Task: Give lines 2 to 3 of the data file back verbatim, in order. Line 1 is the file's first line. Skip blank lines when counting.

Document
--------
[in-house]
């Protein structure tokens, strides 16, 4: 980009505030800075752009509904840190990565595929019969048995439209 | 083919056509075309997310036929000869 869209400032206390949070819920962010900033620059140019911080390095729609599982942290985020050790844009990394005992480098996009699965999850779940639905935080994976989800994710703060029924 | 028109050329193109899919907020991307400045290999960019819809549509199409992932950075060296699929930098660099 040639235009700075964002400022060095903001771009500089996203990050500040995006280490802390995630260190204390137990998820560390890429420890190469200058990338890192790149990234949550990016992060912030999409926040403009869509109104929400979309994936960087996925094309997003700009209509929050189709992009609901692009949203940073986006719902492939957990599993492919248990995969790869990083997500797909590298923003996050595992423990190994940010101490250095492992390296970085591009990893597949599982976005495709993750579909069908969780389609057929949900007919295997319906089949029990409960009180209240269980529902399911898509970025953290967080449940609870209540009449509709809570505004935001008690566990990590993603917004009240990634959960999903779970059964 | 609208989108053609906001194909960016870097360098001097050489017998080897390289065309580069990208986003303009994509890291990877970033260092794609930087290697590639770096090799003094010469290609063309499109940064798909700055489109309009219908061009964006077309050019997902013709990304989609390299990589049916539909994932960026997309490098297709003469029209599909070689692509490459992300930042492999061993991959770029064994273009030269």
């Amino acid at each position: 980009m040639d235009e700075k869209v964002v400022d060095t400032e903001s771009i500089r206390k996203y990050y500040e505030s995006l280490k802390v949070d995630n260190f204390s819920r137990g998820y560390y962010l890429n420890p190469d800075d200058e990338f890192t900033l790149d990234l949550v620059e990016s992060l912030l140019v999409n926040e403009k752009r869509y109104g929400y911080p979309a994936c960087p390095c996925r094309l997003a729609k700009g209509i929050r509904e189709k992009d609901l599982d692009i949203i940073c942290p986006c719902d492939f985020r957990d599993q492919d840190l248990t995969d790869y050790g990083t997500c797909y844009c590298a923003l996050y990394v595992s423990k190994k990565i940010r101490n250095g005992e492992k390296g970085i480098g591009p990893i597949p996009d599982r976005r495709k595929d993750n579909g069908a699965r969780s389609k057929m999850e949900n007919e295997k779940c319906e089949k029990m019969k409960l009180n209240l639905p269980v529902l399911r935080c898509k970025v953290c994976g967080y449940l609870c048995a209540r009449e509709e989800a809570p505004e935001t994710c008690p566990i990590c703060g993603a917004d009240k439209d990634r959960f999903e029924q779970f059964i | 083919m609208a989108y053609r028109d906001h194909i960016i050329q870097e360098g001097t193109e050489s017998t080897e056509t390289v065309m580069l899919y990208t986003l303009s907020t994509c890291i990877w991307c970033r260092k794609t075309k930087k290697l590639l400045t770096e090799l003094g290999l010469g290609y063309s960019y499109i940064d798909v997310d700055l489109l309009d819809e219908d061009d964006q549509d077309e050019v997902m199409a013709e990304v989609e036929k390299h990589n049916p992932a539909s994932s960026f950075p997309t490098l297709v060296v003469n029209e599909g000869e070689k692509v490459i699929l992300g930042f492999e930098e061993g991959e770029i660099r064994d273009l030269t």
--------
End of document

């Protein structure tokens, strides 16, 4: 980009505030800075752009509904840190990565595929019969048995439209 | 083919056509075309997310036929000869 869209400032206390949070819920962010900033620059140019911080390095729609599982942290985020050790844009990394005992480098996009699965999850779940639905935080994976989800994710703060029924 | 028109050329193109899919907020991307400045290999960019819809549509199409992932950075060296699929930098660099 040639235009700075964002400022060095903001771009500089996203990050500040995006280490802390995630260190204390137990998820560390890429420890190469200058990338890192790149990234949550990016992060912030999409926040403009869509109104929400979309994936960087996925094309997003700009209509929050189709992009609901692009949203940073986006719902492939957990599993492919248990995969790869990083997500797909590298923003996050595992423990190994940010101490250095492992390296970085591009990893597949599982976005495709993750579909069908969780389609057929949900007919295997319906089949029990409960009180209240269980529902399911898509970025953290967080449940609870209540009449509709809570505004935001008690566990990590993603917004009240990634959960999903779970059964 | 609208989108053609906001194909960016870097360098001097050489017998080897390289065309580069990208986003303009994509890291990877970033260092794609930087290697590639770096090799003094010469290609063309499109940064798909700055489109309009219908061009964006077309050019997902013709990304989609390299990589049916539909994932960026997309490098297709003469029209599909070689692509490459992300930042492999061993991959770029064994273009030269």
């Amino acid at each position: 980009m040639d235009e700075k869209v964002v400022d060095t400032e903001s771009i500089r206390k996203y990050y500040e505030s995006l280490k802390v949070d995630n260190f204390s819920r137990g998820y560390y962010l890429n420890p190469d800075d200058e990338f890192t900033l790149d990234l949550v620059e990016s992060l912030l140019v999409n926040e403009k752009r869509y109104g929400y911080p979309a994936c960087p390095c996925r094309l997003a729609k700009g209509i929050r509904e189709k992009d609901l599982d692009i949203i940073c942290p986006c719902d492939f985020r957990d599993q492919d840190l248990t995969d790869y050790g990083t997500c797909y844009c590298a923003l996050y990394v595992s423990k190994k990565i940010r101490n250095g005992e492992k390296g970085i480098g591009p990893i597949p996009d599982r976005r495709k595929d993750n579909g069908a699965r969780s389609k057929m999850e949900n007919e295997k779940c319906e089949k029990m019969k409960l009180n209240l639905p269980v529902l399911r935080c898509k970025v953290c994976g967080y449940l609870c048995a209540r009449e509709e989800a809570p505004e935001t994710c008690p566990i990590c703060g993603a917004d009240k439209d990634r959960f999903e029924q779970f059964i | 083919m609208a989108y053609r028109d906001h194909i960016i050329q870097e360098g001097t193109e050489s017998t080897e056509t390289v065309m580069l899919y990208t986003l303009s907020t994509c890291i990877w991307c970033r260092k794609t075309k930087k290697l590639l400045t770096e090799l003094g290999l010469g290609y063309s960019y499109i940064d798909v997310d700055l489109l309009d819809e219908d061009d964006q549509d077309e050019v997902m199409a013709e990304v989609e036929k390299h990589n049916p992932a539909s994932s960026f950075p997309t490098l297709v060296v003469n029209e599909g000869e070689k692509v490459i699929l992300g930042f492999e930098e061993g991959e770029i660099r064994d273009l030269t």